Thursday, May 29, 2014

Levene’s and Brown-Forsythe Tests in Excel For Single-Factor ANOVA Sample Group Variance Comparison

This is one of the following sixteen articles on Single-Factor ANOVA in Excel

Overview of Single-Factor ANOVA

Single-Factor ANOVA in 5 Steps in Excel 2010 and Excel 2013

Shapiro-Wilk Normality Test in Excel For Each Single-Factor ANOVA Sample Group

Kruskal-Wallis Test Alternative For Single Factor ANOVA in 7 Steps in Excel 2010 and Excel 2013

Levene’s and Brown-Forsythe Tests in Excel For Single-Factor ANOVA Sample Group Variance Comparison

Single-Factor ANOVA - All Excel Calculations

Overview of Post-Hoc Testing For Single-Factor ANOVA

Tukey-Kramer Post-Hoc Test in Excel For Single-Factor ANOVA

Games-Howell Post-Hoc Test in Excel For Single-Factor ANOVA

Overview of Effect Size For Single-Factor ANOVA

ANOVA Effect Size Calculation Eta Squared in Excel 2010 and Excel 2013

ANOVA Effect Size Calculation Psi – RMSSE – in Excel 2010 and Excel 2013

ANOVA Effect Size Calculation Omega Squared in Excel 2010 and Excel 2013

Power of Single-Factor ANOVA Test Using Free Utility G*Power

Welch’s ANOVA Test in 8 Steps in Excel Substitute For Single-Factor ANOVA When Sample Variances Are Not Similar

Brown-Forsythe F-Test in 4 Steps in Excel Substitute For Single-Factor ANOVA When Sample Variances Are Not Similar

Levene’s and Brown- Forsythe Tests in Excel For Single-Factor ANOVA Sample Group Variance Comparison

Single-Factor ANOVA requires that the variances of all sample groups be similar. Sample groups that have similar variances are said to be homoscedastistic. Sample groups that have significantly different variances are said to be heteroscedastistic.

A rule-of-thumb is as follows: Variances are considered similar if the standard deviation of any one group is no more than twice as large as the standard deviation of any other group. That is the case here as the following are true:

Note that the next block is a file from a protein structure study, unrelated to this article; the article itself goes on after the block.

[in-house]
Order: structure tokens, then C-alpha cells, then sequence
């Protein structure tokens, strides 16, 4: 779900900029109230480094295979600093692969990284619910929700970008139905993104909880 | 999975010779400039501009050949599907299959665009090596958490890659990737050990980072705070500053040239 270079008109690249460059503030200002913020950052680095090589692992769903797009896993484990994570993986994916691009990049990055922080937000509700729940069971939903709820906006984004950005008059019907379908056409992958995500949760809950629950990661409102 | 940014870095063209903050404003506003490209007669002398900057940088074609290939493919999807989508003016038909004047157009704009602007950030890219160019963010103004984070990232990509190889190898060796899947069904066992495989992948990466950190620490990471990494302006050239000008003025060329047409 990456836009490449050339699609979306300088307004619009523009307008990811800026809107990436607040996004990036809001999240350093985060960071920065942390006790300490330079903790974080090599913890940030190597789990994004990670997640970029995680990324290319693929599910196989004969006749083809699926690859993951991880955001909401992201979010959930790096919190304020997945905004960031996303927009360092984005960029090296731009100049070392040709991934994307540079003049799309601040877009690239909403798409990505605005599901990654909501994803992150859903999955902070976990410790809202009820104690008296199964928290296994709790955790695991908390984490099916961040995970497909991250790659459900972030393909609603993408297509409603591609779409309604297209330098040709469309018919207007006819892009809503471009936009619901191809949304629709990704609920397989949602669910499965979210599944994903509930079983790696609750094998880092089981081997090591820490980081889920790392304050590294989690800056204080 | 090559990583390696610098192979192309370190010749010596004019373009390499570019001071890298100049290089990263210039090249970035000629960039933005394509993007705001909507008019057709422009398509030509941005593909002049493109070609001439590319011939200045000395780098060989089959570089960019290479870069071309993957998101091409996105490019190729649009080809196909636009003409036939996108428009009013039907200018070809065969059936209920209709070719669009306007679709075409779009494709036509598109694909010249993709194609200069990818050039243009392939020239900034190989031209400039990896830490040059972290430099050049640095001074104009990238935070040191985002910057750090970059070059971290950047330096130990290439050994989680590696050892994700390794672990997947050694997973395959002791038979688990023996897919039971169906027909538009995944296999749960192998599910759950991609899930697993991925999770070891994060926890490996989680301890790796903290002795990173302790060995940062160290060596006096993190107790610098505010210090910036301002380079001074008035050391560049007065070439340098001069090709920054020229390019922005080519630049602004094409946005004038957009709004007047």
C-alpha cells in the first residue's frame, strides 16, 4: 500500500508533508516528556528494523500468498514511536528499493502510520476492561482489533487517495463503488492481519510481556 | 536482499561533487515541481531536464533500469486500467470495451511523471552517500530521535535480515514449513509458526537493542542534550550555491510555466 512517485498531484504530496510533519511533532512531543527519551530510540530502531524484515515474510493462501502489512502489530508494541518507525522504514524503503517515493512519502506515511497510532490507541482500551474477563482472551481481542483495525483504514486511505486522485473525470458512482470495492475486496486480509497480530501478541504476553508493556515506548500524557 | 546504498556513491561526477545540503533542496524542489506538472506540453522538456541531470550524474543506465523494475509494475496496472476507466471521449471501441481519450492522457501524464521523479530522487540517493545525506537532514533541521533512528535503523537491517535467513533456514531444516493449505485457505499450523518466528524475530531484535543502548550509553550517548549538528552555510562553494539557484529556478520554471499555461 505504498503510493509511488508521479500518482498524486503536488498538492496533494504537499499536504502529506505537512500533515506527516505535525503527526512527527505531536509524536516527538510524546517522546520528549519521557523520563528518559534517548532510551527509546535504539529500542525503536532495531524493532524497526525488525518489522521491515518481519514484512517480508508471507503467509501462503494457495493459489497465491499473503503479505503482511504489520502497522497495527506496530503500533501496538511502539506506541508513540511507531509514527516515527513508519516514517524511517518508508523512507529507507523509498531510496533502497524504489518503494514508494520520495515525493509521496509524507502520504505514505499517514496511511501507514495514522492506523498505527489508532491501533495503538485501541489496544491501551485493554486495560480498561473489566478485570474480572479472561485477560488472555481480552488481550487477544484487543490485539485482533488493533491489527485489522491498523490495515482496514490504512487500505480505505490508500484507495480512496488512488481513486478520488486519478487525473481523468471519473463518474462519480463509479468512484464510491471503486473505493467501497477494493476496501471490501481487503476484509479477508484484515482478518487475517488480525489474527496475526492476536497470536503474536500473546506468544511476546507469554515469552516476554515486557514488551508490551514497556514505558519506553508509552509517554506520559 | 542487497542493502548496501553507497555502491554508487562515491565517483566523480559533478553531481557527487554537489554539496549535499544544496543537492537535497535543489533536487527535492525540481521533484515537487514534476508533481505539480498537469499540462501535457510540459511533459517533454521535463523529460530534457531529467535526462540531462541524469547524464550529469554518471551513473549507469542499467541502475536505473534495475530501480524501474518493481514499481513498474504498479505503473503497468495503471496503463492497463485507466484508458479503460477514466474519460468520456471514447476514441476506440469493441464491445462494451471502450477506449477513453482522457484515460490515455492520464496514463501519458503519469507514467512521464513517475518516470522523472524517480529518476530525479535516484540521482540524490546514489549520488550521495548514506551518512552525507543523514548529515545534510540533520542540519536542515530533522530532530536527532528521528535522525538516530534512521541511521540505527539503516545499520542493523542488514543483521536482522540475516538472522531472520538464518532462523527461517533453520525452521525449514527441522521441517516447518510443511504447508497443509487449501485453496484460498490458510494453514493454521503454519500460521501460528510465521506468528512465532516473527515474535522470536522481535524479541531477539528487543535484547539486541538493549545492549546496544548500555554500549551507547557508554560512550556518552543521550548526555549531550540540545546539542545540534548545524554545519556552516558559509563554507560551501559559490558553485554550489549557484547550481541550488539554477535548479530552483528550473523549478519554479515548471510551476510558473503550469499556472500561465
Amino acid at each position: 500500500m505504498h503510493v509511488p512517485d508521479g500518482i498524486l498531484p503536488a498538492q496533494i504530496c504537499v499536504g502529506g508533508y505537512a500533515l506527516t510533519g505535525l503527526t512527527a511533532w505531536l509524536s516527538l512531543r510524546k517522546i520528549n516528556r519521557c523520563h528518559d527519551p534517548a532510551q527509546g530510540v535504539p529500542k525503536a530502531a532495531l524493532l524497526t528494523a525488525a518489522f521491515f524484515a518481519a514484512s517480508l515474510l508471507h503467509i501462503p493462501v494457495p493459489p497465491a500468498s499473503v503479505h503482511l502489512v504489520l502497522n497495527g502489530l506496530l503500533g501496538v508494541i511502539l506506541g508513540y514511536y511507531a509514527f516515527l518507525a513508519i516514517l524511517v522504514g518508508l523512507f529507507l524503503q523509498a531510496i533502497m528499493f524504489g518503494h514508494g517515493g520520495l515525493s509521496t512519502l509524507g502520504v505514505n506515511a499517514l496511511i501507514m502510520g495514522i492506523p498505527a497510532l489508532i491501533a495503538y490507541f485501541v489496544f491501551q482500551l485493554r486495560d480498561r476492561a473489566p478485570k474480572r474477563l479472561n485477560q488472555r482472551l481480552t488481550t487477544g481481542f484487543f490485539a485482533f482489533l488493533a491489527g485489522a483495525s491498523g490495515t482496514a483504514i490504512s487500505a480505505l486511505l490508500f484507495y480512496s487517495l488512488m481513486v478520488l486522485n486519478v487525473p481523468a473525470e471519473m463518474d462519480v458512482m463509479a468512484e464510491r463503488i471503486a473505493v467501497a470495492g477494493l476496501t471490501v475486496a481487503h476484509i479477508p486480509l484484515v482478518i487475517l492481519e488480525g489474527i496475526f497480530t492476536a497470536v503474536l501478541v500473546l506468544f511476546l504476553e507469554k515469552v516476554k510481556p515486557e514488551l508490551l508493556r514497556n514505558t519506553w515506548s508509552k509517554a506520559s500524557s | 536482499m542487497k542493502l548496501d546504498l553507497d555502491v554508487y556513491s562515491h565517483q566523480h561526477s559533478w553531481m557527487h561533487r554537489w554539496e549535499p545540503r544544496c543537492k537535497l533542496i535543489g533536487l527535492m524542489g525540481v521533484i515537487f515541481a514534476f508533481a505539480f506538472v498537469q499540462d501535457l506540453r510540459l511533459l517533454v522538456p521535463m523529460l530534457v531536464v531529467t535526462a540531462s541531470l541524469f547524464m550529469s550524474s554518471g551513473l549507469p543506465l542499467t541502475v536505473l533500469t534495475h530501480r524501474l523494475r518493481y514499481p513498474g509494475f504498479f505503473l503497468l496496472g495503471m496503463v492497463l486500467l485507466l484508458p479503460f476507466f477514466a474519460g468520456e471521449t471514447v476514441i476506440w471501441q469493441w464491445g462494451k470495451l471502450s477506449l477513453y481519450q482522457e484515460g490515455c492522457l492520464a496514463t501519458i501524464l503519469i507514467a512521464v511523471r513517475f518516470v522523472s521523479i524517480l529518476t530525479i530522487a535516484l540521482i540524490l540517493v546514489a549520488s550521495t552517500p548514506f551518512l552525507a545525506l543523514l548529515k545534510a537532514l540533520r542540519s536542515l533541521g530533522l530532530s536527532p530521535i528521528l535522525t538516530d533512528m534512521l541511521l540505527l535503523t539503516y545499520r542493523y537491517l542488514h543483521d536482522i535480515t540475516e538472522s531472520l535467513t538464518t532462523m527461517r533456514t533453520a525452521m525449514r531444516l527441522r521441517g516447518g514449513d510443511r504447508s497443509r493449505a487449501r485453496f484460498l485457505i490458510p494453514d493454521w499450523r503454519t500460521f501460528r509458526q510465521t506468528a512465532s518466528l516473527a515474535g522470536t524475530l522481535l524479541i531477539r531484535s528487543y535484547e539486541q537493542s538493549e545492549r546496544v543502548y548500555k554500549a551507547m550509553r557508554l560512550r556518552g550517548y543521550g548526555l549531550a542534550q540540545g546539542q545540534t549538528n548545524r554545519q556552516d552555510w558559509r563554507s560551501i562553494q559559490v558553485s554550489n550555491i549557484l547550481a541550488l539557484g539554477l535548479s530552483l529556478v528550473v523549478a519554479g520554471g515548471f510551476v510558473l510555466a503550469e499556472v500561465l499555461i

s1 = Group1 standard deviation = 1.495

s2 = Group2 standard deviation = 1.514

s3 = Group3 standard deviation = 1.552

The variances of all three groups are very similar. A quick look at the box plot of the data would have confirmed that as well.

Two statistical tests are commonly performed when it is necessary to evaluate the equality of variances in sample groups. These tests are Levene’s Test and the Brown-Forsythe Test. The Brown-Forsythe Test is more robust against outliers but Levene’s Test is the more popular test.

Levene’s Test in Excel For Sample Group Variance Comparison

Levene’s Test is a hypothesis test commonly used to test for the equality of variances of two or more sample groups. Levene’s Test is much more robust against non-normality of data than the F Test. That is why Levene’s Test is nearly always preferred over the F Test as a test for variance equality.

The Null Hypothesis of Levene’s Test is average distance to the sample mean is the same for each sample group. Acceptance of this Null Hypothesis implies that the variances of the sampled groups are the same. The distance to the mean for each data point of both samples is shown as follows:

Levene’s Test involves performing Single-Factor ANOVA on the groups of distances to the mean. This can be easily implemented in Excel by applying the Excel data analysis tool ANOVA: Single Factor. Here is the completed dialogue box for this test:

Applying this tool on the above data produces the following output:

The Null Hypothesis of Levene’s Test states that the average distances to the mean for the two groups are the same. Acceptance of this Null Hypothesis would imply that the sample groups have the similar variances. The p Value shown in the Excel ANOVA output equals 0.9566. This is much larger than the Alpha (0.05) that is typically used for an ANOVA Test so the Null Hypothesis cannot be rejected.